Margaret Lauterbach

This winter has been unusually warm. Here are garden tips if we get another freeze.

Tulips are starting to come up in this office garden off Ustick Road last week.
Tulips are starting to come up in this office garden off Ustick Road last week. Statesman photo

We’ve had some beautiful weather this winter, making up for last winter’s long-lasting snow blanket and choking inversions.

But it’s created some challenges for gardeners, such as early growth — right now, snowdrops and winter aconite are in bloom in my shade garden, and hellebores and trilliums are poking their heads above the surface too.

I confess I’ve been starting alliums and brassicas in the greenhouse, as well as some peppers. It may be too early, but it certainly brightens my mood. If you planted lettuce seeds Thanksgiving, as many do, you might be seeing tiny seedlings ready to grow up. Some old-timers will tell you not to store the longjohns just yet, for we’ll have more cold weather before spring arrives. It doesn’t look like that’s coming, though, with long-range forecasts seeing relatively mild temperatures.

If you fertilized your lawn in November and/or December, it’s greening up now. In past years we’ve had to mow in April; this year, we might be starting in March.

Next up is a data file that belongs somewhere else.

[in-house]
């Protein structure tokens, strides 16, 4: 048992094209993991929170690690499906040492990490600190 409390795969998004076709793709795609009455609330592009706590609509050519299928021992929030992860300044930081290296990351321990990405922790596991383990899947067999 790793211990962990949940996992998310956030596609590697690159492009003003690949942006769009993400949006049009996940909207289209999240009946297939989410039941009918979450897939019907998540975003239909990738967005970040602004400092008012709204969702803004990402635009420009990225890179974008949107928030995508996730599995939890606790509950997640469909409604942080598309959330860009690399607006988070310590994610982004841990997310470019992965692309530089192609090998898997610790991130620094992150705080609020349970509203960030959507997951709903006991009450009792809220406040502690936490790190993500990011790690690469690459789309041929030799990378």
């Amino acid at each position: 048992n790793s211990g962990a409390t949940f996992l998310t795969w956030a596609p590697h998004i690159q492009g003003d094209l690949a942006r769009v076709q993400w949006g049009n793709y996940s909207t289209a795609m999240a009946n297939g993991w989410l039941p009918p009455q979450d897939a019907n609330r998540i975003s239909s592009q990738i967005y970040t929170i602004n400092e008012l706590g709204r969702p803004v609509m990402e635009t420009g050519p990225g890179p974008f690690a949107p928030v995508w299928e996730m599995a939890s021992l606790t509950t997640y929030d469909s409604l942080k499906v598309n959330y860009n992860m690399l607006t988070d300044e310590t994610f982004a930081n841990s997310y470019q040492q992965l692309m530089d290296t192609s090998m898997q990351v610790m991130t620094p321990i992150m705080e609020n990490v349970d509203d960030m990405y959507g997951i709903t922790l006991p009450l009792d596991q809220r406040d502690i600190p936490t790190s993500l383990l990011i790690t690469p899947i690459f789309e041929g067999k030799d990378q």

Budding trees

What about the rest of the yard?

If you have non-fruit trees already budding out, don’t worry — a freeze will not prevent their leafing out.

Many trees will flower, and if those flowering buds are destroyed, that will just mean fewer seeds will drop and folks who usually suffer from spring allergies will breathe easier. Some trees afflicted with disease drop their leaves and refoliate a few times during the growing season.

Fruit trees are another matter. In Idaho, a lot of the state’s revenue and agricultural product is tied to fruit production.

If trees begin to bud and show color and then we have a frost or freeze, what happens? The low temperature will affect fruit tree buds, depending on how low the temperature drops, for how long and how far advanced the bud blossoms are. For instance, 10 percent of apple blossoms in “full pink” will be killed by temperatures of 28 degrees F., if that temperature lasts 30 minutes. But 90 percent of them will be killed by a temperature of 25 degrees F. If the buds are still green instead of blooming, 90 percent of the buds will survive temperatures down to 23 degrees F. for that period of time.

If you’ve grown apples, you may have noticed that the blossoms occur in clusters, one blossom larger than the others, and the blossoms opening at different times. Orchardists call this large blossom the “king” blossom. Since all of the blossoms do not open on the same day, those later-opening blossoms may become the apple-producing survivors of the season.

Different fruit buds tolerate different cold temperatures, too, according to compilations gathered by extension specialists at Washington State University and Michigan State University. In full bloom, 90 percent of blossoms of apricots, peaches and plums survive a half hour of 27 degrees F., while sweet and tart cherries are slightly hardier, surviving 28 degrees F. If buds are just beginning to swell, they’ll survive much colder temperatures, into the teens.

What can you do for your fruit tree if frost is in the forecast?